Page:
Here's something you don't see every day on the front page of a major American newspaper: an article about how the rising demand for ethanol has sent corn and grain prices so high that it's resulted in more people around the world going hungry.
Even more shocking: the article in question was on the front page of Saturday's New York Times.
In a piece entitled "As Prices Soar, U.S. Food Aid Buys Less," author Celia W. Dugger shockingly presented the dirty little secret about soon-to-be-Nobel Laureate Al Gore's grand solution for manmade global warming that NewsBusters has been writing about for months while most in the media remained silent (emphasis added, h/t Glenn Reynolds):
Soaring food prices, driven in part by demand for ethanol made from corn, have helped slash the amount of food aid the government buys to its lowest level in a decade, possibly resulting in more hungry people around the world this year.
The United States, the world's dominant donor, has purchased less than half the amount of food aid this year that it did in 2000, according to new data from the Department of Agriculture.
Corn prices have fallen in recent months, but are still far higher than they were a year ago. Demand for ethanol has also indirectly driven the rising price of soybeans, as land that had been planted with soybeans shifted to corn. And wheat prices have skyrocketed, in large part because drought hurt production in Australia, a major producer, economists say.
The higher food prices have not only reduced the amount of American food aid for the hungry, but are also making it harder for the poorest people to buy food for themselves, economists and advocates for the hungry say.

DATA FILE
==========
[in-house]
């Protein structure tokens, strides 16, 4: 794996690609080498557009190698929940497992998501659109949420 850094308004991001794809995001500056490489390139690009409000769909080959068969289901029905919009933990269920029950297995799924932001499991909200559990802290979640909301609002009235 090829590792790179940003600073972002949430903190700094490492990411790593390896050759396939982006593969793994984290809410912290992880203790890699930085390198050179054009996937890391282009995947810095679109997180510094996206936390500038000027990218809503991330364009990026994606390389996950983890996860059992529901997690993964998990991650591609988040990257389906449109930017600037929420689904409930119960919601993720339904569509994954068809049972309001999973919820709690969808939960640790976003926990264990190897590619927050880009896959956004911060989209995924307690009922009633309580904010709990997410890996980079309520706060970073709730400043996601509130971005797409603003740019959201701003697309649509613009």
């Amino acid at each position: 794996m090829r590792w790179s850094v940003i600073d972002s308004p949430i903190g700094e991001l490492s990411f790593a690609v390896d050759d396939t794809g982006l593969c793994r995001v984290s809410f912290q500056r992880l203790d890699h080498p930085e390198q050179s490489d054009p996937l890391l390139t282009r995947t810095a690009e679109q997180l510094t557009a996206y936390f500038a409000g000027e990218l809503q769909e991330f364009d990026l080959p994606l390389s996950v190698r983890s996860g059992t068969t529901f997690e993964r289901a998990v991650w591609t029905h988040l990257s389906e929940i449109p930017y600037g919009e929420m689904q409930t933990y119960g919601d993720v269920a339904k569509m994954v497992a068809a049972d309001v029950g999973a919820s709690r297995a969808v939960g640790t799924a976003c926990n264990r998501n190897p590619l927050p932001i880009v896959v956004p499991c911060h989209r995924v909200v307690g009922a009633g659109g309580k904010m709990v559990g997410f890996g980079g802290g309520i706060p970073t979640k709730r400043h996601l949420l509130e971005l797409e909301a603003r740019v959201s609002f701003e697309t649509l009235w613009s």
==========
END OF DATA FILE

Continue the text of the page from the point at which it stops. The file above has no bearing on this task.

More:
The impact of rising food prices on food aid is part of a broader debate about the long-term impact on the world's poorest people of using food crops to make ethanol and other biofuels, a strategy that rich countries like the United States hope will eventually reduce dependence on Middle Eastern oil.
With ethanol being less efficient, harsher to the ozone, and a bigger greenhouse gas emitter than fossil fuels, when you factor in its inflationary impact on food and the associated destruction of rainforests across the globe, there is no question that this biofuel experiment has been a dismal failure.
Yet, with very few exceptions, global warming obsessed media have been reluctant to expose the flaws in this over-hyped panacea.
Does this Times piece represent a sea change? Or, is one front-page article on a Saturday nothing to get too excited about?
Regardless of the future media impact, Congress is indeed scheduled to debate a new farm bill before the end of the year. With the current high price of gasoline, irrespective of all the other components of this issue, it seemed likely that few legislators would want to bring up anything that could appear to go against the conventional wisdom surrounding ethanol.
Since few press outlets have reported the negative aspects of biofuels, most Americans probably think gas prices would be higher if not for the current federal requirements for ethanol blends.
Yet, if the Times is willing to expose this issue, and members of Congress are aware of it, maybe this subject will appear less of a third rail in the upcoming months.